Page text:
PISTONS AND PEDALS IN THE VALBRENTA…The lure of steam trains is irresistible: the mighty black engine, exuding energy, pent-up power and a hint of mystery…the hiss of steam, the haunting whistle, the plume of black smoke and chuff chuff of the pistons and rods…the timeworn wood of the seats, with their brass number plates, the coal-blackened faces of the firemen…that mix of nostalgia, romance, and adventure… Now combine a steam train with a form of locomotion that is its total opposite: simple, silent, and gentle, with only two wheels, and powered by a human. And what do you get? Why, La Carrozza Matta’s Treno a Vapore+Bici al Seguito outing, a mobile festa on wheels for passengers and spectators of all ages, with everyone transported back to the innocence and wonder of childhood. La Carrozza Matta is a cultural and historical railroad association headquartered in Carpanè di Valstagna, north of Bassano del Grappa. They’ve created a museum, restored historic railroad cars, and organized steam train excursions to the Christmas markets in the Trentino, the carnival in Venice, and other destinations. Last year they ran the first Treno a Vapore+Bici, and it was such a delight that I’ve signed up for this year’s event. The train (with both cyclists and non-cyclists aboard) departs from the thousand-year-old city of Bassano and heads north into the canyon of the Brenta River, with the Asiago Plateau rising on the west, and the Monte Grappa massif to the east. Attentive passengers catch sight of the impressive Covolo di Buttistone, a fortress in a natural cavity high up in a sheer cliff.
The first stop is Primolano, a legendary town with a long and fascinating history (and deserving of its own journal entry). This section of the railroad line celebrated its 100th anniversary in 2010. Everyone descends from the train and enjoys a breakfast of coffee and pastries in front of the station, as spectators surround the hissing train and marvel at its mechanical workings. Farther north, the valley opens up and turns westward, affording views of the Lagorai range to the north. Castel Ivano and then Castel Telvana come into view, as do the Tor Tonda and scarecrow museum in Marter, named, perhaps, for a Roman Campus Martius there.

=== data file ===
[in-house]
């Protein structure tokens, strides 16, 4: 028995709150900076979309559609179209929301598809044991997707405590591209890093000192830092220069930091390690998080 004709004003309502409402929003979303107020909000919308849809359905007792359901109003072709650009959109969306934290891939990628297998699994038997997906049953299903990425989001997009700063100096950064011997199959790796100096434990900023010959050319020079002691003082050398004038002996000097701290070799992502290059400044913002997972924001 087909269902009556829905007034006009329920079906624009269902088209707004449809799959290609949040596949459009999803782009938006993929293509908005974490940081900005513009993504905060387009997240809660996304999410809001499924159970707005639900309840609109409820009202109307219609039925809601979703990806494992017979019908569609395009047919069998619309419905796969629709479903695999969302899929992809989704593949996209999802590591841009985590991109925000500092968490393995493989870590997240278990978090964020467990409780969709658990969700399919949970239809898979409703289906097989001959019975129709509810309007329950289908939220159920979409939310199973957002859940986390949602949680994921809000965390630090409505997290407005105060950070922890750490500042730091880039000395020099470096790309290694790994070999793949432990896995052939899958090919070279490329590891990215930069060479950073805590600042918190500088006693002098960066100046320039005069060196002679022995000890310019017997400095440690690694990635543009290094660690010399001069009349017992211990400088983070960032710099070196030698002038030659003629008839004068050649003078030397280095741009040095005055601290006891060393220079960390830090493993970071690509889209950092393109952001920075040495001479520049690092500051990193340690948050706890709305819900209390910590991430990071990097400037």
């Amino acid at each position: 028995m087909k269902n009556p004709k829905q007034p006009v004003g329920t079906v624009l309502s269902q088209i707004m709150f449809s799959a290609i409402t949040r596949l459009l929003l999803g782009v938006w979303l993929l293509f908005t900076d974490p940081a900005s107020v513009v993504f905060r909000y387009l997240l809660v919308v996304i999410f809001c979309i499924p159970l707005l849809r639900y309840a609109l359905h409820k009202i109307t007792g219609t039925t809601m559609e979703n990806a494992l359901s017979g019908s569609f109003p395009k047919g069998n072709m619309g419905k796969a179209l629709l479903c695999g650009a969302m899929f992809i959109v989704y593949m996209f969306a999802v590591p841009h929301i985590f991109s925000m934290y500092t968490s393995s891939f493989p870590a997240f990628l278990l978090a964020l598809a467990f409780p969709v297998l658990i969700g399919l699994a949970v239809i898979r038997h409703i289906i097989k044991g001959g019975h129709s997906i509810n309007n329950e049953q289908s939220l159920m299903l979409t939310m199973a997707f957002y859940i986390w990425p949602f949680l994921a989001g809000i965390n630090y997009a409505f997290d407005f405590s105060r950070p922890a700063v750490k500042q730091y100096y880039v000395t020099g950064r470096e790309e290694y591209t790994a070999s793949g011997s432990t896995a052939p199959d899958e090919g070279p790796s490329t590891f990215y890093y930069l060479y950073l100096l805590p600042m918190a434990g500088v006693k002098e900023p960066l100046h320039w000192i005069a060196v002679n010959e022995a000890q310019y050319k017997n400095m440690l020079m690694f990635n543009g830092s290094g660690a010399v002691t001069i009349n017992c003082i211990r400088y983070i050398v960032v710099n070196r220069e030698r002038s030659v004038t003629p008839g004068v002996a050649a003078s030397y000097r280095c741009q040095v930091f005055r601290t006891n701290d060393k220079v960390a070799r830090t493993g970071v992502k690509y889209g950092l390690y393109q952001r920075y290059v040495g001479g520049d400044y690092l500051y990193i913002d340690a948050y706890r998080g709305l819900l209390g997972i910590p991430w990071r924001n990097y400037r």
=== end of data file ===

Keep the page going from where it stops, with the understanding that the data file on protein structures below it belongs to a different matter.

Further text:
Everyone disembarks in Caldonazzo. Those without bikes enjoy a walk along the lake or a tour of the historic town, followed by lunch. Meanwhile, the cyclists return along the scenic bike path that I know so well, stopping for lunch at the BiciGrill. Train and bicycles meet in Primolano, with ice cream for one and all. The bikes are loaded on the train, which heads back to Bassano.
It’s a wonderful, joyous adventure for young and old alike. Older people reminisce about the voyages they took on such trains in their youth; younger people and children are fascinated by the workings of the locomotive and the tasks, such as shoveling coal, that are needed to keep it running. Riding a steam train is like being a protagonist in a period piece. All along the route, spectators stand along the tracks, look from their home windows, and drive alongside in automobiles. Those not expecting the train look up in amazement, which immediately turns to delight. Everyone waves and everyone smiles. There are few other events (the Giro d’Italia is another) with the power to captivate, fascinate, delight, and unite one and all in a moment of collective joy.